NEW YORK CITY- checked in with Francis Greenburger, chairman and CEO of full-service real estate firm Time Equities, Inc., to discuss the impact the coronavirus pandemic, also known as COVID-19, has had on the market, what Congress’ stimulus package could mean for the real estate sector and measures the firm is taking in the midst of economic uncertainty and ambiguity.  

From where you’re seated in the market, how has COVID-19 affected the 2020 real estate market?

The real estate market is inextricably tied to the economy. This is clearly a terrible time for the economy and will take a long time to recover from. As in other economic disruptions, we will have to be patient and survive until the healing process can be affected.

From your view, how will the Senate’s $2 trillion coronavirus economic rescue package impact the real estate market? 

I have not yet studied it in detail to answer authoritatively, although generally whatever is good for the economy is good for real estate. Longer-term, however, large government deficits often lead to inflation or at least they did in old school economics. Higher inflation usually also leads to higher interest rates.

Are there any measures TEI is taking to protect its partners and tenants that other developers are not? 

TEI has always had a tradition of prioritizing its stakeholders’ interests. Tenant wise we are working on a case by case basis to assess need. We have a gigantic economic disruption [attributed to the coronavirus], the cost of which will have to spread across the economy. However, no one person, or one company, no one property owner can carry the need on their own shoulders.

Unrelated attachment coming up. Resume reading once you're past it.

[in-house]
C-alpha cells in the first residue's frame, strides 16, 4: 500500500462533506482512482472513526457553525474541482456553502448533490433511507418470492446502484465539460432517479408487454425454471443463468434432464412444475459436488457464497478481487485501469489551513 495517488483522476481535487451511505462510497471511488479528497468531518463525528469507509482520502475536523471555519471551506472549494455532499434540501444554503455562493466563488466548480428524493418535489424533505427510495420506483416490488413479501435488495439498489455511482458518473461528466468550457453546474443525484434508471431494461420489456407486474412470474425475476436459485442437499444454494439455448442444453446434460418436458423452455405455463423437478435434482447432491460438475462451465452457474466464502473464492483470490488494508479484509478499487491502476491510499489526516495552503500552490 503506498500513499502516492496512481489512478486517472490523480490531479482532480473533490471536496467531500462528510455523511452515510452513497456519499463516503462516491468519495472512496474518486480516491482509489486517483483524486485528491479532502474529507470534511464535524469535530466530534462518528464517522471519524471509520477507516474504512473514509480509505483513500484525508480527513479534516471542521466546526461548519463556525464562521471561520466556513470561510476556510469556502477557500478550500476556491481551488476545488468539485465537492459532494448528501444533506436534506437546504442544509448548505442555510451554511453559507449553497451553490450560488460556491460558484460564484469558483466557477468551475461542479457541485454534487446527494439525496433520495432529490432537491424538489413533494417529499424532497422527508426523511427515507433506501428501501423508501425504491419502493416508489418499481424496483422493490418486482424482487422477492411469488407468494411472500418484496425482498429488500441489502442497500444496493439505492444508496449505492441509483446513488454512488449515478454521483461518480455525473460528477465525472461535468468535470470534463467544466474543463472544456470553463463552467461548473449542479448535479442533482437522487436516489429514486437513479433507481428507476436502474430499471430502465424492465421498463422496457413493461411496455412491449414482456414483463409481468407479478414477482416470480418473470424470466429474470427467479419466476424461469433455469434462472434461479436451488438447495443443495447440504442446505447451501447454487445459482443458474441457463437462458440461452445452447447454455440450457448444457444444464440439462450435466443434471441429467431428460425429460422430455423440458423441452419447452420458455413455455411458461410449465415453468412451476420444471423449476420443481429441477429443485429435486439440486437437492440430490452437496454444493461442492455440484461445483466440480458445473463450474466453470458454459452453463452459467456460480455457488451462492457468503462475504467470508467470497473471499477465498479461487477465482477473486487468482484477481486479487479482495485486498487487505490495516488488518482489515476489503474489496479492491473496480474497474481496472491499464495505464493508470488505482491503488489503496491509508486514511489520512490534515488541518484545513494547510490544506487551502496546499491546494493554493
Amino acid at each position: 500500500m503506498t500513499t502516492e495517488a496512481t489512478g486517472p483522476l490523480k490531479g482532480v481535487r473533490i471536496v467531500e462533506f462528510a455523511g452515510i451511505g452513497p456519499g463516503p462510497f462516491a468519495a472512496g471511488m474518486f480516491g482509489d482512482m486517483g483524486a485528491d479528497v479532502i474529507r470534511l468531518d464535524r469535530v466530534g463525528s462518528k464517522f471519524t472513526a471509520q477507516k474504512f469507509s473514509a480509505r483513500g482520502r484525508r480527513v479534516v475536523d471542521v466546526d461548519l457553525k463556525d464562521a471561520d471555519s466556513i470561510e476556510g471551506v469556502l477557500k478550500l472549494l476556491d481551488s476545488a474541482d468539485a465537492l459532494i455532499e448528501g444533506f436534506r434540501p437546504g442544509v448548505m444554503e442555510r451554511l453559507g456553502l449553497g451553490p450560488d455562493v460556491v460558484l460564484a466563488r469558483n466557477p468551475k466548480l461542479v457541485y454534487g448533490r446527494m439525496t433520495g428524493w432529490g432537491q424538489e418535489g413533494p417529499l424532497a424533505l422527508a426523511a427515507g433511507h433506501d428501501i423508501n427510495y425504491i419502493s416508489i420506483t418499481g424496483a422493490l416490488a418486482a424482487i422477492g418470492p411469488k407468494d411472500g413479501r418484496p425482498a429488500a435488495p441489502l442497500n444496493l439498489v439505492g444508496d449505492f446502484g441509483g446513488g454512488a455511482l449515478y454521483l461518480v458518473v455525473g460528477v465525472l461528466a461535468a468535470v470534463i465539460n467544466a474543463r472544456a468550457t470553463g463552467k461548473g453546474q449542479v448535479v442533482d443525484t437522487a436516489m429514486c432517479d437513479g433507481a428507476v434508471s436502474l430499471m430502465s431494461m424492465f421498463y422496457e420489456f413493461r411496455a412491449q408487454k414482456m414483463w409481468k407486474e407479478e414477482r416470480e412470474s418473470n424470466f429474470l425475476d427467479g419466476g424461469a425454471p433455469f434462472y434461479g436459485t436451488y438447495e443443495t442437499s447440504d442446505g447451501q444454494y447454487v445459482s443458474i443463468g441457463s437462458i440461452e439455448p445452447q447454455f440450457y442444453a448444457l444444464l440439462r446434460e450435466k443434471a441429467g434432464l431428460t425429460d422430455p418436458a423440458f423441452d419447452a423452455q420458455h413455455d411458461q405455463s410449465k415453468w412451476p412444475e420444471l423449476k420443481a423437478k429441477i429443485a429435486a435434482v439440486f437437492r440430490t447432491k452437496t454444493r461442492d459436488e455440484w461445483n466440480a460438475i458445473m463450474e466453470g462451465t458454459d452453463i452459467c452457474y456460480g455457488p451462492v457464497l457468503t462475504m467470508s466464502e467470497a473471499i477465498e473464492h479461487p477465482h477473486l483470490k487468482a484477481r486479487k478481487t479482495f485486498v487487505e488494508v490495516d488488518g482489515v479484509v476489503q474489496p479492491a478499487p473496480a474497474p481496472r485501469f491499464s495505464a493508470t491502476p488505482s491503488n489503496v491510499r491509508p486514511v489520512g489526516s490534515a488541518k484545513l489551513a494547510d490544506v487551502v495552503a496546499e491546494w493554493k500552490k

The national government was quick to assure tenants that they would not be evicted if they were unable to pay rent for a period of time. However, they did not offer to allow property owners to defer their taxes or suggest a way owners could cope with their operating costs for energy, building staff, repair costs, insurance, etc. All the things that often the majority of most people’s rent checks go to pay for.

TEI is trying to help those tenants that can demonstrate financial need and lack of backup resources. We cannot help everyone including those that are financially able. When we do offer help, we often ask for something in return that can help us, like extending the lease term.

What is the biggest lesson you’ve learned thus far from this pandemic?

I have been encouraged by the incredible commitment of TEI’s staff to do everything in their power to help us service our stakeholders, maintain our properties and deal with the minute-by-minute challenges we all are facing.

Pandemic will have a new meaning for me and everyone living through this event. It will be another natural disaster to add to the world of challenges we all have to navigate.